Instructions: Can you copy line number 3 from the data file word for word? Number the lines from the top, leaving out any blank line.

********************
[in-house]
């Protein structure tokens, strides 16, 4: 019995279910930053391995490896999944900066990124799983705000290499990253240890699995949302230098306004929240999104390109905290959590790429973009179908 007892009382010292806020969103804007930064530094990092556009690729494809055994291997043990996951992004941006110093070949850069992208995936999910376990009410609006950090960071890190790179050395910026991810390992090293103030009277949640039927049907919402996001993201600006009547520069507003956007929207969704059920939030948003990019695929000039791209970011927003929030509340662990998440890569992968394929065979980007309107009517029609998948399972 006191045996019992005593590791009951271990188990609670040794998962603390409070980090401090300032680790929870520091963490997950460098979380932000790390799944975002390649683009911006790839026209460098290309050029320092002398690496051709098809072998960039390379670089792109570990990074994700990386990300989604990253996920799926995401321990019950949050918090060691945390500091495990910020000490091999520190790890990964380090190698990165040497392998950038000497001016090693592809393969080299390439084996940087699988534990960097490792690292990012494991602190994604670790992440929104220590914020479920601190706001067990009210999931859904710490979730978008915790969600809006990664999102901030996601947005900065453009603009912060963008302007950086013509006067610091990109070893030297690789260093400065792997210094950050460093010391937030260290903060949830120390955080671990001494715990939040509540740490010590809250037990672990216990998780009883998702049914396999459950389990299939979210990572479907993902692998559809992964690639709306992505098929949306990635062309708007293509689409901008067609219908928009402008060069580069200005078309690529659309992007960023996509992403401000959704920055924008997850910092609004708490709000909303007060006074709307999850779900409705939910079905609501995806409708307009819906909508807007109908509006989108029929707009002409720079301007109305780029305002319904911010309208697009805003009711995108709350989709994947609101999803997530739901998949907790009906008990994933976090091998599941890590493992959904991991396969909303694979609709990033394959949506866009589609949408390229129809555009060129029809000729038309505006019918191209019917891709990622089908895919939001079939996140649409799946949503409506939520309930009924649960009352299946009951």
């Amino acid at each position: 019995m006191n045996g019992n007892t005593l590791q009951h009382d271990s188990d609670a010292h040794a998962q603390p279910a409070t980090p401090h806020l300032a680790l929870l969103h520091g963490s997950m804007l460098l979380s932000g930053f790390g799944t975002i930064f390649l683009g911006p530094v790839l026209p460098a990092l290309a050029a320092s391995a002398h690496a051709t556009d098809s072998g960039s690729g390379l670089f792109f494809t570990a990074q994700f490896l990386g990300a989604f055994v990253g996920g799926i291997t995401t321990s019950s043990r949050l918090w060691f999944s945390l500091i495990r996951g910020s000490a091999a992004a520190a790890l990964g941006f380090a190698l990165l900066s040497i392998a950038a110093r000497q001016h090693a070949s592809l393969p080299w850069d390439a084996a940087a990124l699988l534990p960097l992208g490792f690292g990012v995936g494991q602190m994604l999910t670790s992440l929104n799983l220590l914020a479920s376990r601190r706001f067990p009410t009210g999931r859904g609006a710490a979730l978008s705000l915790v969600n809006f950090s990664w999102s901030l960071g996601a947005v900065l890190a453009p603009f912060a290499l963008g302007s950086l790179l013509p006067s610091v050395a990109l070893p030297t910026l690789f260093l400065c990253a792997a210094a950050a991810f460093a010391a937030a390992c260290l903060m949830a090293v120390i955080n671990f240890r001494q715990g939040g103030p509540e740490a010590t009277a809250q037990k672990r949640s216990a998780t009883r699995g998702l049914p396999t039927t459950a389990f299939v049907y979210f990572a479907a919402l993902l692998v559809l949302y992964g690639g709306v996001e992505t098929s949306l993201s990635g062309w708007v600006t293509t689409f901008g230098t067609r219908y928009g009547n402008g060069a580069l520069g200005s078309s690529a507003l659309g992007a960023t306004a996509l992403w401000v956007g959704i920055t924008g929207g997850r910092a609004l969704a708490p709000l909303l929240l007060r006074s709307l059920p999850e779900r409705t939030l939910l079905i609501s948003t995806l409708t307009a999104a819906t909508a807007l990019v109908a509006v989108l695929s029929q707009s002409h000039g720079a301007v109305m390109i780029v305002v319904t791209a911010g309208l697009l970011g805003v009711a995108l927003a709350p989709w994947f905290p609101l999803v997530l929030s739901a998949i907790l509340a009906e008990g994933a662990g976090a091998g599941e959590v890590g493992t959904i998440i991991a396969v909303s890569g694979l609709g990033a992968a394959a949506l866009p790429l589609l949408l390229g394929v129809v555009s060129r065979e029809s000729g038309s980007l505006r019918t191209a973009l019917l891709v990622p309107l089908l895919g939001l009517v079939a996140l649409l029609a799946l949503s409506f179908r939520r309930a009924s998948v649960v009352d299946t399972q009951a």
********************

């Amino acid at each position: 019995m006191n045996g019992n007892t005593l590791q009951h009382d271990s188990d609670a010292h040794a998962q603390p279910a409070t980090p401090h806020l300032a680790l929870l969103h520091g963490s997950m804007l460098l979380s932000g930053f790390g799944t975002i930064f390649l683009g911006p530094v790839l026209p460098a990092l290309a050029a320092s391995a002398h690496a051709t556009d098809s072998g960039s690729g390379l670089f792109f494809t570990a990074q994700f490896l990386g990300a989604f055994v990253g996920g799926i291997t995401t321990s019950s043990r949050l918090w060691f999944s945390l500091i495990r996951g910020s000490a091999a992004a520190a790890l990964g941006f380090a190698l990165l900066s040497i392998a950038a110093r000497q001016h090693a070949s592809l393969p080299w850069d390439a084996a940087a990124l699988l534990p960097l992208g490792f690292g990012v995936g494991q602190m994604l999910t670790s992440l929104n799983l220590l914020a479920s376990r601190r706001f067990p009410t009210g999931r859904g609006a710490a979730l978008s705000l915790v969600n809006f950090s990664w999102s901030l960071g996601a947005v900065l890190a453009p603009f912060a290499l963008g302007s950086l790179l013509p006067s610091v050395a990109l070893p030297t910026l690789f260093l400065c990253a792997a210094a950050a991810f460093a010391a937030a390992c260290l903060m949830a090293v120390i955080n671990f240890r001494q715990g939040g103030p509540e740490a010590t009277a809250q037990k672990r949640s216990a998780t009883r699995g998702l049914p396999t039927t459950a389990f299939v049907y979210f990572a479907a919402l993902l692998v559809l949302y992964g690639g709306v996001e992505t098929s949306l993201s990635g062309w708007v600006t293509t689409f901008g230098t067609r219908y928009g009547n402008g060069a580069l520069g200005s078309s690529a507003l659309g992007a960023t306004a996509l992403w401000v956007g959704i920055t924008g929207g997850r910092a609004l969704a708490p709000l909303l929240l007060r006074s709307l059920p999850e779900r409705t939030l939910l079905i609501s948003t995806l409708t307009a999104a819906t909508a807007l990019v109908a509006v989108l695929s029929q707009s002409h000039g720079a301007v109305m390109i780029v305002v319904t791209a911010g309208l697009l970011g805003v009711a995108l927003a709350p989709w994947f905290p609101l999803v997530l929030s739901a998949i907790l509340a009906e008990g994933a662990g976090a091998g599941e959590v890590g493992t959904i998440i991991a396969v909303s890569g694979l609709g990033a992968a394959a949506l866009p790429l589609l949408l390229g394929v129809v555009s060129r065979e029809s000729g038309s980007l505006r019918t191209a973009l019917l891709v990622p309107l089908l895919g939001l009517v079939a996140l649409l029609a799946l949503s409506f179908r939520r309930a009924s998948v649960v009352d299946t399972q009951a």